Asian Insider Feb 26: Across the line of control

Asian Insider brings you insights into a fast-changing region from our network of correspondents.

India launches airstrikes

In what analysts say is the first direct strike by India in Pakistani territory since 1971, Indian jets reportedly bombed terror camps across its de facto border with Pakistan (known as the line of control) early on Tuesday morning. The threat of military conflict between the two neighbours had been rising since the Feb 14 terror attack in Kashmir that killed 40 paramilitary soldiers. In fact, residents of Kashmir had started hoarding food and fuel.

What was not immediately clear in the aftermath of the attack is how serious the Indian incursion was. India has not officially confirmed the airstrike. It was a Pakistani military spokesman that confirmed the attack although he said response from the Pakistani airforce led Indian fighters to release their payload “in haste” near Balakot, resulting in no casualties or damage. One can be assured the Indian version of events, when released, will be markedly different.

Adding to the confusion is the fact that there appears to be two places named Balakot. A strike on the large, well-known town of Balakot in the Khyber-Pakhtunkhwa province would be a significant blow but one on the Balakot in the Poonch sector would be largely symbolic.

Full story: Indian fighter aircraft hit terror camps in attack across de facto border with Pakistan

Kim arrives in Hanoi

North Korean Leader Kim Jong Un has arrived in Hanoi ahead of his second summit with US President Donald Trump tomorrow - completing a 60-hour journey by train from Pyongyang to the Vietnamese capital.

And with one day to go before the second meeting, the ST team in Vietnam tells me the city is buzzing with activity. Workers are working on decorations, security barriers are being put up, enterprising merchants are selling Trump-Kim paraphernalia of all sorts and journalists are staking out various hotels and buildings rumoured to be the site of the actual summit. There has so far been no confirmation of where in the city the two will actually meet although the smart money is on the government guest house.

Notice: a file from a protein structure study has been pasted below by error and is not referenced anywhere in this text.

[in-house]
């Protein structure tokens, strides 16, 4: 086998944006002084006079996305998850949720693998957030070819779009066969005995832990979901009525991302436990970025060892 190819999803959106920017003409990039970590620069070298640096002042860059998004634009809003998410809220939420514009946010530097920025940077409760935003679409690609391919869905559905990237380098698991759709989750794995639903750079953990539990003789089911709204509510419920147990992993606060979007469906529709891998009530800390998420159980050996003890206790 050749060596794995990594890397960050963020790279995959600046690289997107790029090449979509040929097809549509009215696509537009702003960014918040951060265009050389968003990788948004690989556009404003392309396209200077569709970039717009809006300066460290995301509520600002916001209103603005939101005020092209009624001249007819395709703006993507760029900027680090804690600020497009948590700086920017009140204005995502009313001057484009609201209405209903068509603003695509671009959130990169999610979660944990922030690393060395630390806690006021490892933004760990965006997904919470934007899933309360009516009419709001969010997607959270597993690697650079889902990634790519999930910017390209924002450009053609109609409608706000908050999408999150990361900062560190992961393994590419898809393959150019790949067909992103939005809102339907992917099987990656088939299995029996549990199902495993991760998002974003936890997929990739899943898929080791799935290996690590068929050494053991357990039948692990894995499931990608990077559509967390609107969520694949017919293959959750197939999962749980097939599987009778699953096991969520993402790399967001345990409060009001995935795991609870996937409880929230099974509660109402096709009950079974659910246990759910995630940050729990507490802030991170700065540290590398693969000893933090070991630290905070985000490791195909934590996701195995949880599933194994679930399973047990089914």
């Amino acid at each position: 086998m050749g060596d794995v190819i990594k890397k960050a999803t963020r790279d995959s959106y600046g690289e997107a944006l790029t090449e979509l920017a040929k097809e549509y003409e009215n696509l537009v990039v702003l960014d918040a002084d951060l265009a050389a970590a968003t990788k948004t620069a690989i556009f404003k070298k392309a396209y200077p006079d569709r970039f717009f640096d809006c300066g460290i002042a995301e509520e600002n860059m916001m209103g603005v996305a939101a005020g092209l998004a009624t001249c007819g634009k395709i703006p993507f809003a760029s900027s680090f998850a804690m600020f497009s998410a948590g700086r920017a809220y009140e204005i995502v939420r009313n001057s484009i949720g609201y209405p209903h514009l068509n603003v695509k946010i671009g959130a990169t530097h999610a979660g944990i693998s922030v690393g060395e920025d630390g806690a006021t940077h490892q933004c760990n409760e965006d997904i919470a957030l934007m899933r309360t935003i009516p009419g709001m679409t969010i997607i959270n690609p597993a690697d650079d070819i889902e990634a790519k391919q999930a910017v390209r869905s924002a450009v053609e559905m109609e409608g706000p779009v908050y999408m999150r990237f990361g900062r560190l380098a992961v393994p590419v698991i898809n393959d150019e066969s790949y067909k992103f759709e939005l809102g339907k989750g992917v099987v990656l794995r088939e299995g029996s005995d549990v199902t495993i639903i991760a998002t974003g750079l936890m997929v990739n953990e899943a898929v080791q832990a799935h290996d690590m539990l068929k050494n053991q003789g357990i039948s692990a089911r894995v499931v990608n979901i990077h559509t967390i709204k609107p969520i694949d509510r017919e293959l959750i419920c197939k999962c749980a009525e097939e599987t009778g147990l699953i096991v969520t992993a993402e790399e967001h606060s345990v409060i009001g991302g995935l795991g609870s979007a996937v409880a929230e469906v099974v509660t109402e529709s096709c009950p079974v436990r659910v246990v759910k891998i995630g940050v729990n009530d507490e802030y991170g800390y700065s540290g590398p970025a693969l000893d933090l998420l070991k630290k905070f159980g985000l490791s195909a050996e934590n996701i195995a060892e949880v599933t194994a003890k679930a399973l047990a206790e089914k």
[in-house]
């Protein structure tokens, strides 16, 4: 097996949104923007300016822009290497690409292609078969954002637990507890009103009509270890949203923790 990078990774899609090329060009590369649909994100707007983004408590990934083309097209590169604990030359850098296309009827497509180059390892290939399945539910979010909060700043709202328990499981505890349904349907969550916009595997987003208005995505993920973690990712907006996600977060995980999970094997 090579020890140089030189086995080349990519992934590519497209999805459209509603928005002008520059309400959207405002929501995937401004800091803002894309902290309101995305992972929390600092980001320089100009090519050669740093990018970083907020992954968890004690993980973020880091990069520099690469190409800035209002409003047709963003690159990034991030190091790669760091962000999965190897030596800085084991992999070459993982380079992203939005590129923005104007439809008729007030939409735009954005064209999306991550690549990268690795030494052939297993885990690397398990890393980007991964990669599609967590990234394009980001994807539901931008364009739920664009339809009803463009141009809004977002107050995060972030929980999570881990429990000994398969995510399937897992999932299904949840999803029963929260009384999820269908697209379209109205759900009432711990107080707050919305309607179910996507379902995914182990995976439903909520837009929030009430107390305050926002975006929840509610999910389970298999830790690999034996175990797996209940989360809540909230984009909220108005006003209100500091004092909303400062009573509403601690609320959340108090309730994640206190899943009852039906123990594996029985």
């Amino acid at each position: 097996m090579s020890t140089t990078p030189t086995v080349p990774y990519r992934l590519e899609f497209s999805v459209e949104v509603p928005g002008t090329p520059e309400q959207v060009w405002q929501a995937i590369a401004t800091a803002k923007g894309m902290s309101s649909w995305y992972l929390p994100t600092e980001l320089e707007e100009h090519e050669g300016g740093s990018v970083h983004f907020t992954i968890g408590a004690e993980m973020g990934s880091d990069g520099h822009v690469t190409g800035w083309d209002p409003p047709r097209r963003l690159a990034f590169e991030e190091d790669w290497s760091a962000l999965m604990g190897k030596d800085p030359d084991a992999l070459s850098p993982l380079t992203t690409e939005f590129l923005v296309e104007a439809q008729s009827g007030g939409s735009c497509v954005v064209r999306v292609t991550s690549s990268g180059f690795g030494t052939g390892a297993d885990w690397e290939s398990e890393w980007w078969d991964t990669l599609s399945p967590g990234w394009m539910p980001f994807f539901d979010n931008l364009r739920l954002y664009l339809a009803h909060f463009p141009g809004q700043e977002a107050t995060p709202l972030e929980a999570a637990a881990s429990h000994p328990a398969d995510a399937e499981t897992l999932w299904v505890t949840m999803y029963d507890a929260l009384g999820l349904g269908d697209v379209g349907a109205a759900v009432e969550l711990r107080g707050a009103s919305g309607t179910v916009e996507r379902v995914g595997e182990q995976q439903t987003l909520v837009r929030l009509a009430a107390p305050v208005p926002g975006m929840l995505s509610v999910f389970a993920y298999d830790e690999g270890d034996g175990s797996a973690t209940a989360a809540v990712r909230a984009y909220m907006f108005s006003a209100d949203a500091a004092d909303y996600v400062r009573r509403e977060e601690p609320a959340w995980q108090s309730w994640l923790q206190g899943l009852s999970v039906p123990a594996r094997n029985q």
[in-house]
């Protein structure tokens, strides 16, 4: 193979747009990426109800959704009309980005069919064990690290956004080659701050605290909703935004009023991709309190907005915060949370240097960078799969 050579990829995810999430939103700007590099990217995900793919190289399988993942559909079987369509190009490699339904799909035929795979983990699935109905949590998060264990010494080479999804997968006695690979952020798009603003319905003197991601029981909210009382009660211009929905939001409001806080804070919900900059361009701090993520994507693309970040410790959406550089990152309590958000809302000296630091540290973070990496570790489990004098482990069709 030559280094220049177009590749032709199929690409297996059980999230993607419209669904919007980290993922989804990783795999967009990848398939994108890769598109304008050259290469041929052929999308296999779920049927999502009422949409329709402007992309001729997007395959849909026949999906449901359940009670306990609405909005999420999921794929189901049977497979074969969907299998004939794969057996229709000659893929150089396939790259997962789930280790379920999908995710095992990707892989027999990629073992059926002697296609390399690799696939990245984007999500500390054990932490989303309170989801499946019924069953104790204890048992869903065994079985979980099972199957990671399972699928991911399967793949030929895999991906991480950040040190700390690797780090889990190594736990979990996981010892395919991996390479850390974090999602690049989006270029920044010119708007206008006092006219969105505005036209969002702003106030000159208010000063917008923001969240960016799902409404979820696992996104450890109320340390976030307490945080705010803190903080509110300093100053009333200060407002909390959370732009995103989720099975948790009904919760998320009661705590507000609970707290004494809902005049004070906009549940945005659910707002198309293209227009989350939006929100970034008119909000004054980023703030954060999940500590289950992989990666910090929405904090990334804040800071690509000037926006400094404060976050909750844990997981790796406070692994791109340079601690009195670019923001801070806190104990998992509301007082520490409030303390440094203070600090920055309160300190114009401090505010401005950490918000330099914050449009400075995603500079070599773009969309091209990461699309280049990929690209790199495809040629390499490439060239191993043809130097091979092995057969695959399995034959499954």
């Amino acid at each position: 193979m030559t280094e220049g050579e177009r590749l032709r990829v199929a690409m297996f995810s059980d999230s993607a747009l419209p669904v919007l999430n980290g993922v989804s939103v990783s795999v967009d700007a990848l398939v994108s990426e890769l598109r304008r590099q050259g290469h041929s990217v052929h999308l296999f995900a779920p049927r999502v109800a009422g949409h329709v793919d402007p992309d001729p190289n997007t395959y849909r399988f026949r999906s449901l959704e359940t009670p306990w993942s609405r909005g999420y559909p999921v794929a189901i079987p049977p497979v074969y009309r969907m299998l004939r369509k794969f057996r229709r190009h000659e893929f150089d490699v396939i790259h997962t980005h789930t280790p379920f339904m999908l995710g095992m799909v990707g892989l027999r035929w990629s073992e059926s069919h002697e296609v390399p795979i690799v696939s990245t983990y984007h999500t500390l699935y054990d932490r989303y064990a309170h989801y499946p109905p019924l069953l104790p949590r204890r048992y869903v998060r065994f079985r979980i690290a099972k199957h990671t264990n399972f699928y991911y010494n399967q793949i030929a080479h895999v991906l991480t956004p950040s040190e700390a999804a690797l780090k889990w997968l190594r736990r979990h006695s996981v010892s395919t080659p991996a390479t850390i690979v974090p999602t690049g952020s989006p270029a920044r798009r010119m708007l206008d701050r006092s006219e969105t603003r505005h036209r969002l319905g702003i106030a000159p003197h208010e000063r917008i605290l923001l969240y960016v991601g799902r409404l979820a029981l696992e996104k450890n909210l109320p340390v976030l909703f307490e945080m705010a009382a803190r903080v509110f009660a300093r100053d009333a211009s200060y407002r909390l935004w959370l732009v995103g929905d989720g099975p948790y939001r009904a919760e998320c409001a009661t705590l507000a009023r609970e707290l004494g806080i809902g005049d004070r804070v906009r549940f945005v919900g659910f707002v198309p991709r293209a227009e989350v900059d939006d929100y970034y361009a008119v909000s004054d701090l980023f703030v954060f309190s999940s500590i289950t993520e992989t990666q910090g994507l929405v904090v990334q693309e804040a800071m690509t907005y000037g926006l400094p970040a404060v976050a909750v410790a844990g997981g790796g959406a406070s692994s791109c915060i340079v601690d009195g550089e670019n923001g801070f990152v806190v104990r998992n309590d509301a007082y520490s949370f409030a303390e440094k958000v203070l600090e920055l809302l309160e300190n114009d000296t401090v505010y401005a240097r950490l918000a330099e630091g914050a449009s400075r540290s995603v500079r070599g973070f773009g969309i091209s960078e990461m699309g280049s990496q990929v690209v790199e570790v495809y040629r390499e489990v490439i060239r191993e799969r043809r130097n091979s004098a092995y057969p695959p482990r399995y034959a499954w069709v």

If it all sounds very frantic and unnecessarily secretive, welcome to the world of the Trump-Kim summit. Journalists who covered the last one in Singapore can attest to the disruption this meeting causes. Multi-day multilateral summits featuring many world leaders have been hosted without causing as much havoc as a short meeting between these two.

In pictures: Hanoi gears up for Trump-Kim summit

Before the summit, read what the different players are looking for:

US: Washington setting more realistic expectations

North/South Korea: Fate of inter-Korea projects tied to outcome of talks

China: China not ready to push for denuclearisation, say experts

Japan: Japan fears US may ease North Korean sanctions for quick win

Jokowi’s first brush with negative campaigning

Indonesia Bureau Chief Francis Chan writes that the barbs typically traded between election contenders have become more personal of late, with President Joko Widodo taking a jab at his opponent’s land ownership, only for Mr Prabowo Subianto’s party to respond with a strongly-worded statement saying the president had himself benefited from the former general’s land management.

While this sort of political rough and tumble may not raise too many eyebrows elsewhere, direct presidential elections are still a relatively new experience in the country and few have seen a negative campaign before. Mr Joko has never run one nor had to endure one. If it continues down this path, it will be interesting to see how the Indonesian electorate reacts.

Analysis: Gloves come off as Indonesian Presidential election polling day looms

See also: Ethnic Chinese votes a political dilemma for Indonesian election candidates

Analysis: Anwar’s dangerous game in Malaysia

Exactly when Malaysia’s would-be prime minister Anwar Ibrahim will take over from the 93-year-old Mahathir Mohamad has been a talking point in the country ever since the new government came to power. Almost a year later, the answer remains unclear.

But Malaysia Bureau Chief Shannon Teoh is noticing a change in posture in Mr Anwar. With the new government’s troubles piling up and unsubstantiated rumours of a no-confidence vote against Dr Mahathir’s administration circulating, Mr Anwar is ramping up pressure for the promised transition of power. It’s a dangerous game, however say observers, and he may not like the outcome even if he succeeds.

Read the analysis: Anwar presses for handover amid growing grumbles against Mahathir's government

And finally, a bit of difficult homework

Complaining about homework is certainly not new nor is it unique to any particular country. But recently in China, it is a phenomenon that has taken on a new twist, with parents have been going above and beyond in helping with/doing their children's homework. 

When a teacher failed to define the parameters of a cross-stitch project, one mother ordered a peony cross-stitch pattern half the height of her preteen, and proceeded to spend 3 hours a day after work putting it together. Another parent, whose child has been given an upcycling project, could not find any waste to upcycle. So she did what any type-A hypercompetitive parent would do: Go to the store, buy a bunch of cans and throw away the contents to create the raw materials. I wish there were photos to show you but can read more about the weird and wonderful world of homework in China here.

That's it for today. See you tomorrow.

-J

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